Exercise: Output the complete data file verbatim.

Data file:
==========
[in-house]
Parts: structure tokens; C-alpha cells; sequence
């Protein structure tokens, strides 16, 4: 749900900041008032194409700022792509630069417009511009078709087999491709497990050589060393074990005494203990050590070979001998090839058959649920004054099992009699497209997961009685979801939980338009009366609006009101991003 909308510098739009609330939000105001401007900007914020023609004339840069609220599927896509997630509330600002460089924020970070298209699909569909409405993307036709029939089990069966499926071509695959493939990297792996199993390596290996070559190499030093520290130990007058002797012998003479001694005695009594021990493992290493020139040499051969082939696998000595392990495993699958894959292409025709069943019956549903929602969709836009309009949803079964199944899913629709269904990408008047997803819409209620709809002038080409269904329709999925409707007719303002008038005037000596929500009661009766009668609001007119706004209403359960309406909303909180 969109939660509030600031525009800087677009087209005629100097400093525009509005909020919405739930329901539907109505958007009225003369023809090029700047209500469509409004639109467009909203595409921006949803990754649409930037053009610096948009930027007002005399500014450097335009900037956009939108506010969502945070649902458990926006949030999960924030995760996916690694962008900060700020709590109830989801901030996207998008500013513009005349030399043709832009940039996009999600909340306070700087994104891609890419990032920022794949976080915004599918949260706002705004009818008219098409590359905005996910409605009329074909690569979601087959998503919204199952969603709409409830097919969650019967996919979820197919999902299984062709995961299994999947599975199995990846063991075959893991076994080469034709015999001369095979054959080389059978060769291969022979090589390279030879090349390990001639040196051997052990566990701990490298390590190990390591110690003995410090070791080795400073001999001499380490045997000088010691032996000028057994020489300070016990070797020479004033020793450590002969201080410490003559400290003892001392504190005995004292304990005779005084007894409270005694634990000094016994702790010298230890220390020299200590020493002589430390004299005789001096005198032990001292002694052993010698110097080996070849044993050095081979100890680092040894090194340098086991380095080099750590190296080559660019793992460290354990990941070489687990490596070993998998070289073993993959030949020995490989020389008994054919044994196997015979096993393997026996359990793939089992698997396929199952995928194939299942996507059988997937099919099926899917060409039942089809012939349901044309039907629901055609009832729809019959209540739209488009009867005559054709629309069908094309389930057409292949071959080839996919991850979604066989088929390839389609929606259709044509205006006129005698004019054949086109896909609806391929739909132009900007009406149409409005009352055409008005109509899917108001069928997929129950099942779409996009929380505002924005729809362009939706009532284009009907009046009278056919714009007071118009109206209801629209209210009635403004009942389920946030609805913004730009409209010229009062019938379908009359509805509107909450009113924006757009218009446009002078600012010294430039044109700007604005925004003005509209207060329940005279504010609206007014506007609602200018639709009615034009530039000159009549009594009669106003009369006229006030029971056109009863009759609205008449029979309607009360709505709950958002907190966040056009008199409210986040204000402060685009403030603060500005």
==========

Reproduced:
[in-house]
Parts: structure tokens; C-alpha cells; sequence
């Protein structure tokens, strides 16, 4: 749900900041008032194409700022792509630069417009511009078709087999491709497990050589060393074990005494203990050590070979001998090839058959649920004054099992009699497209997961009685979801939980338009009366609006009101991003 909308510098739009609330939000105001401007900007914020023609004339840069609220599927896509997630509330600002460089924020970070298209699909569909409405993307036709029939089990069966499926071509695959493939990297792996199993390596290996070559190499030093520290130990007058002797012998003479001694005695009594021990493992290493020139040499051969082939696998000595392990495993699958894959292409025709069943019956549903929602969709836009309009949803079964199944899913629709269904990408008047997803819409209620709809002038080409269904329709999925409707007719303002008038005037000596929500009661009766009668609001007119706004209403359960309406909303909180 969109939660509030600031525009800087677009087209005629100097400093525009509005909020919405739930329901539907109505958007009225003369023809090029700047209500469509409004639109467009909203595409921006949803990754649409930037053009610096948009930027007002005399500014450097335009900037956009939108506010969502945070649902458990926006949030999960924030995760996916690694962008900060700020709590109830989801901030996207998008500013513009005349030399043709832009940039996009999600909340306070700087994104891609890419990032920022794949976080915004599918949260706002705004009818008219098409590359905005996910409605009329074909690569979601087959998503919204199952969603709409409830097919969650019967996919979820197919999902299984062709995961299994999947599975199995990846063991075959893991076994080469034709015999001369095979054959080389059978060769291969022979090589390279030879090349390990001639040196051997052990566990701990490298390590190990390591110690003995410090070791080795400073001999001499380490045997000088010691032996000028057994020489300070016990070797020479004033020793450590002969201080410490003559400290003892001392504190005995004292304990005779005084007894409270005694634990000094016994702790010298230890220390020299200590020493002589430390004299005789001096005198032990001292002694052993010698110097080996070849044993050095081979100890680092040894090194340098086991380095080099750590190296080559660019793992460290354990990941070489687990490596070993998998070289073993993959030949020995490989020389008994054919044994196997015979096993393997026996359990793939089992698997396929199952995928194939299942996507059988997937099919099926899917060409039942089809012939349901044309039907629901055609009832729809019959209540739209488009009867005559054709629309069908094309389930057409292949071959080839996919991850979604066989088929390839389609929606259709044509205006006129005698004019054949086109896909609806391929739909132009900007009406149409409005009352055409008005109509899917108001069928997929129950099942779409996009929380505002924005729809362009939706009532284009009907009046009278056919714009007071118009109206209801629209209210009635403004009942389920946030609805913004730009409209010229009062019938379908009359509805509107909450009113924006757009218009446009002078600012010294430039044109700007604005925004003005509209207060329940005279504010609206007014506007609602200018639709009615034009530039000159009549009594009669106003009369006229006030029971056109009863009759609205008449029979309607009360709505709950958002907190966040056009008199409210986040204000402060685009403030603060500005």